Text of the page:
Fid. Nat'l Fin., Inc. v. Friedman

Decision Date02 March 2012
Docket NumberNo. CIV 03–1222–PHX–RCB.,CIV 03–1222–PHX–RCB.
Citation855 F.Supp.2d 948
PartiesFIDELITY NATIONAL FINANCIAL, INC., a Delaware corporation, Fidelity Express Network, Inc., a California corporation, Plaintiffs, v. Colin H. FRIEDMAN, et al., Defendants.
CourtU.S. District Court — District of Arizona


Janice Maureen Kroll, Orlando F. Cabanday, Hennelly & Grossfeld LLP, Marina Del Rey, CA, John J. Hennelly, Hennelly & Grossfeld LLP, Pacific Palisades, CA, Michael Joseph Plati, Timothy J. Thomason, Mariscal Weeks McIntyre & Friedlander PA, Phoenix, AZ, for Plaintiffs.

David Mark Bass, Michael J. Gulden, Peter Munki Cho, David M. Bass & Associates, Los Angeles, CA, for Defendants.

Farid Meshkatai, Paradise Valley, AZ, pro se.

Anita Kramer Meshkatai, Paradise Valley, AZ, pro se.

Azura International, Scottsdale, AZ, pro se.

1st National Bank of Arizona, Dallas, TX, pro se.

Allen Hyman, N. Hollywood, CA, pro se.


ROBERT C. BROOMFIELD, Senior District Judge.


This is the latest permutation of a nearly decade long battle by plaintiffs Fidelity National Financial, Inc. and Fidelity Express Network, Inc. (Fidelity) to enforce a roughly $8.5 million dollar judgment, plus interest. Fidelity obtained that judgment against defendants Colin H. Friedman and Hedy Kramer Friedman (“the Friedmans”), among others,1 following a trial in the United States District Court for the Central District of California (“the California federal court). Fidelity's judgment was entered in that court on July 12, 2002 (“the California judgment”). Fidelity then registered that California judgment in this Arizona district court by filing, among other things, a certified copy of that judgment on November 14, 2002 (“the Arizona judgment”). Essentially, the Friedmans 2 are once again seeking to have this court quash enforcement of that Arizona judgment because in their view it has expired and Fidelity never properly or timely renewed it. 3

Fidelity vigorously disputes that the Arizona judgment has expired. That judgment has not expired, Fidelity counters, because on April 5, 2007, it filed in this court what it deems to be “both a second registration” of that judgment under federal law “and a renewal” of the Arizona judgment under Arizona law. Pls.' Resp. (Doc. 329) at 6:19–20 4 (emphasis added). Then, viewing that April 5th document strictly as a “renewal affidavit,” Fidelity further asserts that any “defect[s] therein were “de minimis” and were “cured” by the filing of “an additional affidavit ... in 2008.” Id. at 6:24–25. Fidelity thus contends that there is no basis for quashing its Arizona judgment, which by Fidelity's most recent estimation totals $10,685,204.5See id. at 8:9 (citation omitted).

I. Procedural

The court assumes familiarity with the prolonged and rather tortuous history of this litigation. This most recent dispute begins with this court's order denying the Friedmans' motion to quash enforcement of Fidelity's Arizona judgment. This court found two grounds for denial. Both derive from A.R.S. §§ 12–1611, which provides that [a] judgment may be renewed by action thereon at any time within five years after the date of the judgment.” A.R.S. § 12–1611. First, this court found that Fidelity's “collection activities in this case were tantamount to an “action thereon” within the meaning of section 12–1611. Fidelity Nat'l Fin., Inc. v. Friedman, 2008 WL 3049988, at *10 (D.Ariz. Aug. 8, 2008) (“ Fidelity I ”). Hence, Fidelity “renew[ed] its [Arizona registered] judgment under” that statute. Id. Second, this court held that Fidelity's federal Racketeer Influenced and Corrupt Organizations Act (RICO) action also constituted an “action thereon” for purposes of renewing its Arizona judgment in accordance with A.R.S. § 12–1611. The court thus concluded that because Fidelity had properly renewed the Arizona judgment by those activities, there was no basis for quashing it.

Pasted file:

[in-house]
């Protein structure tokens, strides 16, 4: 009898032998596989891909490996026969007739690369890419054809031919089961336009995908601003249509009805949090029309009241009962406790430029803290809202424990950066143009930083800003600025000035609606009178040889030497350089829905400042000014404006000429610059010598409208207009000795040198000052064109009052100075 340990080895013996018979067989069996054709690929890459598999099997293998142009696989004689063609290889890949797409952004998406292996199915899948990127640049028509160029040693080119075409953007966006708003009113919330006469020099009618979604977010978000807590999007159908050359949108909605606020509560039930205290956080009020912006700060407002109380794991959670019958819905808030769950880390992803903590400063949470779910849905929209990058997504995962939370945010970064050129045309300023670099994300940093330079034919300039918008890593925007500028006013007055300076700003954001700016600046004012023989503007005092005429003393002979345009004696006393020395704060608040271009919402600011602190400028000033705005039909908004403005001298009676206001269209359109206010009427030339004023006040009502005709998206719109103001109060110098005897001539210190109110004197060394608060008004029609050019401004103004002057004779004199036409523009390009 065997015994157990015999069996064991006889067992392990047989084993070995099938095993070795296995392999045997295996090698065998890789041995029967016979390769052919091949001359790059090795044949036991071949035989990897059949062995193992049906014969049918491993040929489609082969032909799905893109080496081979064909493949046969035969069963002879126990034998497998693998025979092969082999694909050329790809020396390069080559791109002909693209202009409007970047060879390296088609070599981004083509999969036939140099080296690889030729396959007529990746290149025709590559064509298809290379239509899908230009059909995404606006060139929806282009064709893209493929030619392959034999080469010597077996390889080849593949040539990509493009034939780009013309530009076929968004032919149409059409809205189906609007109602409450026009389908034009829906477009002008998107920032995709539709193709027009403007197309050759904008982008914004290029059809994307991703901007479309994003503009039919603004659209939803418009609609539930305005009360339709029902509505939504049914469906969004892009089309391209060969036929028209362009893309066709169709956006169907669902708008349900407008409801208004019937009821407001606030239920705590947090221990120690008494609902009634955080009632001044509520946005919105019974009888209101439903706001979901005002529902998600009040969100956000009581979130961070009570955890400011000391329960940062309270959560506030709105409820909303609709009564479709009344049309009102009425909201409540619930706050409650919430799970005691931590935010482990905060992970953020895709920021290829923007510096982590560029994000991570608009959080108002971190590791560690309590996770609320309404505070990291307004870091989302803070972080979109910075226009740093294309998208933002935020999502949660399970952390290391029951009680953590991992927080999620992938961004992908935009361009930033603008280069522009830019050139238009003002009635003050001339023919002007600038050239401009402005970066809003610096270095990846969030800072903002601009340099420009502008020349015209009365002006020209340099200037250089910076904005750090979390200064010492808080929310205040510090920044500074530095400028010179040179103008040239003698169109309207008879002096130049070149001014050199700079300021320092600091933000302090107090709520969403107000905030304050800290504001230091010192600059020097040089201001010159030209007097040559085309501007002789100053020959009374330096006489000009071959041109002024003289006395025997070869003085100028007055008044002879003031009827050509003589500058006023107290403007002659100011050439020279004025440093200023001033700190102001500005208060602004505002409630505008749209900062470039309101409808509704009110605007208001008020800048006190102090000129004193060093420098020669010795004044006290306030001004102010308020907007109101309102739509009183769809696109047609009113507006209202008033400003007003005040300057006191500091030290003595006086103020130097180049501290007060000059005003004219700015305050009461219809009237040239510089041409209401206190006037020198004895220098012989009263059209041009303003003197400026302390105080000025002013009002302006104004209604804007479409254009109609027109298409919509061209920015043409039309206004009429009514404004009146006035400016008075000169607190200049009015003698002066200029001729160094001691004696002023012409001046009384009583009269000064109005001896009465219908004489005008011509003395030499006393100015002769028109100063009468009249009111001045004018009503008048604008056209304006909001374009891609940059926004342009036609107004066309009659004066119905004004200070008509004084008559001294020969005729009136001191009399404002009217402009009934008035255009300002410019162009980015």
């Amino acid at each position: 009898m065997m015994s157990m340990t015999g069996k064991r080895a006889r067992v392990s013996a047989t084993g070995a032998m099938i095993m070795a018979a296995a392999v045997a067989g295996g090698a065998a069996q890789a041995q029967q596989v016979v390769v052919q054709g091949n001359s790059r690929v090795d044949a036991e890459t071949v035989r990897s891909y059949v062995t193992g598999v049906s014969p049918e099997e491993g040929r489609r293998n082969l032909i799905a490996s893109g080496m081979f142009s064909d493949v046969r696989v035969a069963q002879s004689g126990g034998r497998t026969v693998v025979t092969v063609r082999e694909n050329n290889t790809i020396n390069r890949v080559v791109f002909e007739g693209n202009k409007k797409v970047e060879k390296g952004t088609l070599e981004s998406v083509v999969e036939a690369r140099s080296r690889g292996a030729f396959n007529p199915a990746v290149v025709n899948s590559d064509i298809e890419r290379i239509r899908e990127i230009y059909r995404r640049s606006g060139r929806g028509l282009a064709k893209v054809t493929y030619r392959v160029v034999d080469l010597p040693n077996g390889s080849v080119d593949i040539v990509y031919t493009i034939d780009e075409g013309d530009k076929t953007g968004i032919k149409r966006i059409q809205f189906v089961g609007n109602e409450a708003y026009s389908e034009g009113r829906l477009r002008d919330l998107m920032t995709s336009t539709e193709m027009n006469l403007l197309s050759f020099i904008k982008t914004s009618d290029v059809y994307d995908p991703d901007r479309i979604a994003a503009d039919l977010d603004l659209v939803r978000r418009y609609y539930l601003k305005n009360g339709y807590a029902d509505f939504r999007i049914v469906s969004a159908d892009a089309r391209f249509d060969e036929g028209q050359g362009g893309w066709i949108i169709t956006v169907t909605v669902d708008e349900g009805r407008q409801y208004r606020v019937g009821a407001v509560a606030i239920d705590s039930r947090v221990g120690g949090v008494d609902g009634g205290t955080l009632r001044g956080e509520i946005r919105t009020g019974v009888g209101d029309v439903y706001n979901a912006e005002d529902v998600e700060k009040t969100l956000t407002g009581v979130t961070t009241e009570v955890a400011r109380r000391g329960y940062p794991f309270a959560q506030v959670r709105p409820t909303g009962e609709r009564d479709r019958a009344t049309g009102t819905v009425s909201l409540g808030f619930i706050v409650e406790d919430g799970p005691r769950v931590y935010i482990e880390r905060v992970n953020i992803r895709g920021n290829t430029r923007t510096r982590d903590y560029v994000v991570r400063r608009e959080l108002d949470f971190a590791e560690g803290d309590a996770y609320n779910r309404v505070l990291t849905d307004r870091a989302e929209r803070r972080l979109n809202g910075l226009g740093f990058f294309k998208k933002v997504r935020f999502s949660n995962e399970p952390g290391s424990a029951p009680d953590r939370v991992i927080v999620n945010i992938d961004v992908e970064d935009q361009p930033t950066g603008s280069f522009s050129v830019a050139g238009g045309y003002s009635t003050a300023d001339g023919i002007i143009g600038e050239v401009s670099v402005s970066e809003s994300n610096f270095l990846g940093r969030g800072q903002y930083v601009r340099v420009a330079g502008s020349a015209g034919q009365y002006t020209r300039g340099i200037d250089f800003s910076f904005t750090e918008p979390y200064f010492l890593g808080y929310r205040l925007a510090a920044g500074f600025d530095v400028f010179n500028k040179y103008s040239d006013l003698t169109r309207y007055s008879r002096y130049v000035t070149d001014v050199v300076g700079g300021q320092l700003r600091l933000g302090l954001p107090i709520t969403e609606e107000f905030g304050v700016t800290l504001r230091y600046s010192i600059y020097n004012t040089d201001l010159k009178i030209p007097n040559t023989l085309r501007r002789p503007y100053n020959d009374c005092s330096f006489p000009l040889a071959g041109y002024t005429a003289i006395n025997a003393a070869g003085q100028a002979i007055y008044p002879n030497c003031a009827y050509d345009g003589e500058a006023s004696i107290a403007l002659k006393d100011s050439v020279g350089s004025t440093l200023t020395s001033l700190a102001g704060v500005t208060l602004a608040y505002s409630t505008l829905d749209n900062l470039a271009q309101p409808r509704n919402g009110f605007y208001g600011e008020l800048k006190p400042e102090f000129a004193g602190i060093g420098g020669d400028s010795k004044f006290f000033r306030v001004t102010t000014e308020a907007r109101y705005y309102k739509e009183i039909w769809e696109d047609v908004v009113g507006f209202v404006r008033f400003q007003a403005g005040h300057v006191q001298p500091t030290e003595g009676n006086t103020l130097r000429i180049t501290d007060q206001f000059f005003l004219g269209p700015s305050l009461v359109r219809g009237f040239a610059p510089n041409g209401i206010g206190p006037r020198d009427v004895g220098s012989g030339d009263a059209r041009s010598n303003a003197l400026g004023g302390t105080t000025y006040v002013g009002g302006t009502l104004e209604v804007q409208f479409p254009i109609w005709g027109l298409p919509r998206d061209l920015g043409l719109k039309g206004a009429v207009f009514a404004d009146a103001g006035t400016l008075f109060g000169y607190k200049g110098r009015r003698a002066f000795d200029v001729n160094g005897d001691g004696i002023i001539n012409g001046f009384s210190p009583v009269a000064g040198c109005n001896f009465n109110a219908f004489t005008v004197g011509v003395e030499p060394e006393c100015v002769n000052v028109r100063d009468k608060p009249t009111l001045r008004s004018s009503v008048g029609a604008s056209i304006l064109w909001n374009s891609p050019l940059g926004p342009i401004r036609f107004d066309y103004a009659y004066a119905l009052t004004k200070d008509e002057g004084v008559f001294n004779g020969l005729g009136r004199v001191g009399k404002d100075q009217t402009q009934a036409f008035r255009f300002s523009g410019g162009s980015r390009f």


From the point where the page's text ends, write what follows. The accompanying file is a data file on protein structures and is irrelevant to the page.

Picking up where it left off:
Disagreeing, the Friedmans appealed and the Ninth Circuit Court of Appeals certified two questions to the Arizona Supreme Court:

(1) Do collection activities (such as filing for a writ of garnishment or applying for orders from the court to inspect a safety deposit box or require a debtor's exam) taken within Arizona, renew a judgment previously registered in Arizona?

(2) Does the filing of a related lawsuit in a state other than Arizona renew a judgment previously registered in Arizona?

Fidelity Nat'l Fin. Inc. v. Friedman, 602 F.3d 1121 (9th Cir.2010). The Arizona Supreme Court answered both questions in the negative. To renew a judgment pursuant to A.R.S. §§ 12–1551(B) or 12–1611, the Supreme Court explained, a party must bring a “specific form of suit—the common law action on a judgment[,] ... “not simply an action in some way related to the earlier judgment[.] Fidelity Nat'l Fin. Inc. v. Friedman, 225 Ariz. 307, 310, 238 P.3d 118, 121 (2010) (“ Fidelity III ”). Fidelity's Arizona collection efforts were not “a common law action on the 2002 judgment[,] the Supreme Court reasoned, because those “efforts were attempts to collect upon the 2002 judgment, not to renew it.” Id. at 123 (citation omitted). Additionally, that Court held that Fidelity's RICO lawsuit “was not a common law action on the judgment[ ] [in that] it did not simply recite the amount owed and seek a judgment on that debt.” Id. Instead, that RICO “suit sought remedies under federal and California law because of actions allegedly undertaken by the [Friedmans] to frustrate collection of the 2002 judgment.” Id.